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Q & A: Marilyn Rodgers

As Buffalo
Rising readers know from this story, Johnson Park resident and community
advocate Marilyn Rodgers
is interest in the Ellicott District Buffalo Common
Council seat recently vacated by Brian Davis.  While a lot of other
candidates got a lot of media attention this week, Bethel Baptist Church
Reverend Darius Pridgen being top amongst those, Rodgers was passed over for a
face-to-face interview with many mainstream news sources.  We’re ready to
fill that gap with a few questions of our own.

BR: Marilyn, Rev. Pridgen, who has done
many good things for Buffalo’s East Side got attention for walking his
application into city hall and then announcing to the press that he would take
no money for the council job until he’d walked every street of the district.
 How many of those streets are you familiar with, and what do you say
about the money?

MR: I would have to say that I’m familiar
with about 80% of the streets in the Ellicott District.  I’ve worked with
many individuals and groups throughout the district on both the West and East
Sides and have had the opportunity to enter into discussion with some of our
developers and small to mid-sized business owners, as well.

Reverend
Pridgen is truly a great pastor and leader to his flock and he’s had many
successes in his church and on the East Side.  I admire him for that.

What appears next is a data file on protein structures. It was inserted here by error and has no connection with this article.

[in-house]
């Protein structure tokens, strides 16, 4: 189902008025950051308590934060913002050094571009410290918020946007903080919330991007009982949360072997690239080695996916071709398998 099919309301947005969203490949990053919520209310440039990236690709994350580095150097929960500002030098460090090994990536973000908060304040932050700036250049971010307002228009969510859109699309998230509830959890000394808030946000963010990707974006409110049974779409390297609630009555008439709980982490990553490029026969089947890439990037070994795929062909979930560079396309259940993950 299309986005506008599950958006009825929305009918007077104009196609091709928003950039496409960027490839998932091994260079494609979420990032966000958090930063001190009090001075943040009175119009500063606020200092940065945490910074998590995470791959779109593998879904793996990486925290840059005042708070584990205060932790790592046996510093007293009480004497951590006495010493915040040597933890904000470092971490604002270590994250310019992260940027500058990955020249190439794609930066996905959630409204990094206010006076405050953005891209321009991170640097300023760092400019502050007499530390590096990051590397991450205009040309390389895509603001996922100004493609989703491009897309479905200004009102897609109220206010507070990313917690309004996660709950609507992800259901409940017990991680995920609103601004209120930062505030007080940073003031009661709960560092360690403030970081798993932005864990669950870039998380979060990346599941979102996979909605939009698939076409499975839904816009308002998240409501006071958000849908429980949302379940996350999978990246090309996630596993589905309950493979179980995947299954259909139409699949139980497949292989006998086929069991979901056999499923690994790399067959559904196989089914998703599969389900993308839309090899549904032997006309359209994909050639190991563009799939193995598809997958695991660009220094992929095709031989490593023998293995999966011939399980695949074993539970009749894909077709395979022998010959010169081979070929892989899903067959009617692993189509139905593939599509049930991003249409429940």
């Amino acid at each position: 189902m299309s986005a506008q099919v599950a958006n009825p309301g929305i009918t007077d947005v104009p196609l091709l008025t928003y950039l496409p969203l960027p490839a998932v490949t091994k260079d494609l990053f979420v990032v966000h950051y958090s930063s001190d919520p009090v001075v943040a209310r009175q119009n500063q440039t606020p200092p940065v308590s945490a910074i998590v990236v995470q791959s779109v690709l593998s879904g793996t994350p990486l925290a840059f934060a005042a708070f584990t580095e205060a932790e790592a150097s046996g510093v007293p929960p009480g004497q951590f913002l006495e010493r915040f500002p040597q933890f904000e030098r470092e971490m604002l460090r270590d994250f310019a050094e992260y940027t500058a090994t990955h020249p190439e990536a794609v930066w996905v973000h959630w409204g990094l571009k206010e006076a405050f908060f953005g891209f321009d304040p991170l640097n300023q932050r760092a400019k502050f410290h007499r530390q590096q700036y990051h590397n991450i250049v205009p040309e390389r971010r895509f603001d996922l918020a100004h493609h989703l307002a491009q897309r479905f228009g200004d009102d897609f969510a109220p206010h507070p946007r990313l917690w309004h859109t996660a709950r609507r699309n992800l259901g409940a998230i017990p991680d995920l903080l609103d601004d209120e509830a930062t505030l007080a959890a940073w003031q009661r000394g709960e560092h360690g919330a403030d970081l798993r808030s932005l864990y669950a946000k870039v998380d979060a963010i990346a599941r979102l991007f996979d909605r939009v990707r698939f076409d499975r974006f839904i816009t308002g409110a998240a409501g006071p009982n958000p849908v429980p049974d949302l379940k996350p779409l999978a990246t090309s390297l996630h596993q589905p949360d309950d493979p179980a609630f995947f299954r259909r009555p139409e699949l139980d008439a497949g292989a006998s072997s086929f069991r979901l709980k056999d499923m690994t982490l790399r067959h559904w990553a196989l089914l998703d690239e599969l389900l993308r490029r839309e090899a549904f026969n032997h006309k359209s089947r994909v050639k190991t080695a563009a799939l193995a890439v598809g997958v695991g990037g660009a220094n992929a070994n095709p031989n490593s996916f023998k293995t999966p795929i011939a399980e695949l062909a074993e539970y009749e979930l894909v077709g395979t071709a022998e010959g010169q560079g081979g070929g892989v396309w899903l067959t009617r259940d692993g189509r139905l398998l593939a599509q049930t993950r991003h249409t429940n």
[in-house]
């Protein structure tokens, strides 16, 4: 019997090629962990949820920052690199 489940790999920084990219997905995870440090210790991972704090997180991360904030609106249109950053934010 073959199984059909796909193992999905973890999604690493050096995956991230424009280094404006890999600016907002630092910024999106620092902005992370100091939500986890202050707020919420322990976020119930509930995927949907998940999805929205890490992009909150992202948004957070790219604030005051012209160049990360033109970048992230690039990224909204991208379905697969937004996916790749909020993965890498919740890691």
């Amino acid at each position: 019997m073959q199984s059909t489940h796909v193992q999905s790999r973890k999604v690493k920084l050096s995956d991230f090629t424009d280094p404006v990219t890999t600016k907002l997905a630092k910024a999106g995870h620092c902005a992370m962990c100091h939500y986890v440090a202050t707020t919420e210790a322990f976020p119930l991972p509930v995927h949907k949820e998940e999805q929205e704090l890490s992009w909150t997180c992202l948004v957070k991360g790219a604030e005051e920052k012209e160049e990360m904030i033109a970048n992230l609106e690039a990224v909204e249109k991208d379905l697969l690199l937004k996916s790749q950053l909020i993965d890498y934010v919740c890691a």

Yes, it’s true, he has received a great deal of press before and after his
decision and delivery of his packet to City Hall, but I suppose that’s the
nature of the media beast.  Hey, I was on YNN tonight – I’m getting some
“face time,” as my friend Jolene would call it. 

As far as
his announcement to take no money and walk every street, well, that’s quite a
daring commitment, and if he does acquire the appointment, I wish him
strength.   Me?  I’m just an average resident of the district
and have to pay my bills, so I would definitely take the paycheck.  

However, I
will state this strongly – that paycheck will be worth every dollar and more if
I am able to work to bring the district together and bring faith and trust to
the Ellicott Seat.  That’s all I can promise – and that’s a promise from
someone that has fought the good fight throughout the district and other areas
of our city for the past decade.

 

BR:  You’re a Johnson Park resident,
so you live on the West Side and you’re within the fringe of the Western
business district the Ellicott seat presides over, yet you’ve already done some
reaching across Main Street.  Tell us about your recent success in keeping
a Mobile Response Unit (MRU) on the East Side.

MR: Back in April of this year I received